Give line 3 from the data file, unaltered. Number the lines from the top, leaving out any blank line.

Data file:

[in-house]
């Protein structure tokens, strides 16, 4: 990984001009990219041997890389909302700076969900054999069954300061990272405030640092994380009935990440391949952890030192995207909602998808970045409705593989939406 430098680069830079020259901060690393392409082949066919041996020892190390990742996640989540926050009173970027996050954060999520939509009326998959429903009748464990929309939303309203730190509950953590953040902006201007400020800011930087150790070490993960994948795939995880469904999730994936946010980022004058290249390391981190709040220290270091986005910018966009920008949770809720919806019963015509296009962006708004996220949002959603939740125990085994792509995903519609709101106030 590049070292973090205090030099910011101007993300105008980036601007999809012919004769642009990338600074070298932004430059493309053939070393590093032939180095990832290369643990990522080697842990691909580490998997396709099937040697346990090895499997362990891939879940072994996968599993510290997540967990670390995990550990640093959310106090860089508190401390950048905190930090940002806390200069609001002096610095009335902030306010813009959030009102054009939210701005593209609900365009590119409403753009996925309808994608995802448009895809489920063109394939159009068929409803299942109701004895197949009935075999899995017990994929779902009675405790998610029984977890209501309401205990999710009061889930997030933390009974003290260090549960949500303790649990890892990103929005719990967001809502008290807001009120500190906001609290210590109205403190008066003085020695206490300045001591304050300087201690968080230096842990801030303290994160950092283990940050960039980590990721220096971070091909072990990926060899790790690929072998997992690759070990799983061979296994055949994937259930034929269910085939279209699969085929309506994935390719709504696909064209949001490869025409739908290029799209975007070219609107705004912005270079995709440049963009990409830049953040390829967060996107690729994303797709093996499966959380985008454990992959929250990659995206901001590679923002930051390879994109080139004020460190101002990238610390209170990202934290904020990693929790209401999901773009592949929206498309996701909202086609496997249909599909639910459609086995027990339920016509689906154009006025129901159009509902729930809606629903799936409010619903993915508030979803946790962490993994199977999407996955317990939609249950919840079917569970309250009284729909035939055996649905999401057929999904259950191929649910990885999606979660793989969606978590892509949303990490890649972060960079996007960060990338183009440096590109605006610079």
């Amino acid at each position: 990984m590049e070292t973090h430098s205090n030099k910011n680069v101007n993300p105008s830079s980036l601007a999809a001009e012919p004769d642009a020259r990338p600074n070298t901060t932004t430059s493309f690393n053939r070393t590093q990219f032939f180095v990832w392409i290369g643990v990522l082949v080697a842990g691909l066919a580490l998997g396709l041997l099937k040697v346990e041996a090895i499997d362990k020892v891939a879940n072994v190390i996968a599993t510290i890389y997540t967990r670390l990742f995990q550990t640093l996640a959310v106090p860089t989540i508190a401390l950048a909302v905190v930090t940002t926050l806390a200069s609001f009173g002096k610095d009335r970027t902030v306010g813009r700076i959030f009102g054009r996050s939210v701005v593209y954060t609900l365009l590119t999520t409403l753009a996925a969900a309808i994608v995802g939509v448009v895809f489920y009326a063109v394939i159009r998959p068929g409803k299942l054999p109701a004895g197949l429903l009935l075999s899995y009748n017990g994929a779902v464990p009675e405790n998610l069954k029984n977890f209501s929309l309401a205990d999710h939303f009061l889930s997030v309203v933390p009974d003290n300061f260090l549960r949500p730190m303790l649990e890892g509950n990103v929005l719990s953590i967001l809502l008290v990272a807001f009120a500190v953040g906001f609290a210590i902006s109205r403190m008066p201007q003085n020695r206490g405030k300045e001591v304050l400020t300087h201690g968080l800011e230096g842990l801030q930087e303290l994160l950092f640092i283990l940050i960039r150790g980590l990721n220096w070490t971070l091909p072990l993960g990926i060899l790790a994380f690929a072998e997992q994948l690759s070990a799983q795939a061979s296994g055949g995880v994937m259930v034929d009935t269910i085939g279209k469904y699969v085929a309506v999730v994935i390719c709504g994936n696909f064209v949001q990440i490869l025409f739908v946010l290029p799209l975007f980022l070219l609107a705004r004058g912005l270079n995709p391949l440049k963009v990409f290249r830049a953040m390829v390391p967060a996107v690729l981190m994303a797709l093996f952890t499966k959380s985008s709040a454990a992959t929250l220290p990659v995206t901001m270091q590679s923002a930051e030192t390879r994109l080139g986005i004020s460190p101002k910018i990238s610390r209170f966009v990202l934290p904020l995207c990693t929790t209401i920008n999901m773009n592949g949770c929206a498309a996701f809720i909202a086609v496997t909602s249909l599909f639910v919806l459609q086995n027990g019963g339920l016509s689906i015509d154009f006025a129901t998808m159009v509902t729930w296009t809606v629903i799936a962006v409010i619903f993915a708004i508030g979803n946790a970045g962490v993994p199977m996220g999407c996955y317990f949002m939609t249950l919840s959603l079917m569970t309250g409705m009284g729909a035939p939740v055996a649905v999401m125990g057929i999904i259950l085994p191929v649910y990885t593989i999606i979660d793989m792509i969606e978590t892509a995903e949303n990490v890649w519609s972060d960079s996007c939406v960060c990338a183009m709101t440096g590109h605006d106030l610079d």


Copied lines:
């Amino acid at each position: 990984m590049e070292t973090h430098s205090n030099k910011n680069v101007n993300p105008s830079s980036l601007a999809a001009e012919p004769d642009a020259r990338p600074n070298t901060t932004t430059s493309f690393n053939r070393t590093q990219f032939f180095v990832w392409i290369g643990v990522l082949v080697a842990g691909l066919a580490l998997g396709l041997l099937k040697v346990e041996a090895i499997d362990k020892v891939a879940n072994v190390i996968a599993t510290i890389y997540t967990r670390l990742f995990q550990t640093l996640a959310v106090p860089t989540i508190a401390l950048a909302v905190v930090t940002t926050l806390a200069s609001f009173g002096k610095d009335r970027t902030v306010g813009r700076i959030f009102g054009r996050s939210v701005v593209y954060t609900l365009l590119t999520t409403l753009a996925a969900a309808i994608v995802g939509v448009v895809f489920y009326a063109v394939i159009r998959p068929g409803k299942l054999p109701a004895g197949l429903l009935l075999s899995y009748n017990g994929a779902v464990p009675e405790n998610l069954k029984n977890f209501s929309l309401a205990d999710h939303f009061l889930s997030v309203v933390p009974d003290n300061f260090l549960r949500p730190m303790l649990e890892g509950n990103v929005l719990s953590i967001l809502l008290v990272a807001f009120a500190v953040g906001f609290a210590i902006s109205r403190m008066p201007q003085n020695r206490g405030k300045e001591v304050l400020t300087h201690g968080l800011e230096g842990l801030q930087e303290l994160l950092f640092i283990l940050i960039r150790g980590l990721n220096w070490t971070l091909p072990l993960g990926i060899l790790a994380f690929a072998e997992q994948l690759s070990a799983q795939a061979s296994g055949g995880v994937m259930v034929d009935t269910i085939g279209k469904y699969v085929a309506v999730v994935i390719c709504g994936n696909f064209v949001q990440i490869l025409f739908v946010l290029p799209l975007f980022l070219l609107a705004r004058g912005l270079n995709p391949l440049k963009v990409f290249r830049a953040m390829v390391p967060a996107v690729l981190m994303a797709l093996f952890t499966k959380s985008s709040a454990a992959t929250l220290p990659v995206t901001m270091q590679s923002a930051e030192t390879r994109l080139g986005i004020s460190p101002k910018i990238s610390r209170f966009v990202l934290p904020l995207c990693t929790t209401i920008n999901m773009n592949g949770c929206a498309a996701f809720i909202a086609v496997t909602s249909l599909f639910v919806l459609q086995n027990g019963g339920l016509s689906i015509d154009f006025a129901t998808m159009v509902t729930w296009t809606v629903i799936a962006v409010i619903f993915a708004i508030g979803n946790a970045g962490v993994p199977m996220g999407c996955y317990f949002m939609t249950l919840s959603l079917m569970t309250g409705m009284g729909a035939p939740v055996a649905v999401m125990g057929i999904i259950l085994p191929v649910y990885t593989i999606i979660d793989m792509i969606e978590t892509a995903e949303n990490v890649w519609s972060d960079s996007c939406v960060c990338a183009m709101t440096g590109h605006d106030l610079d």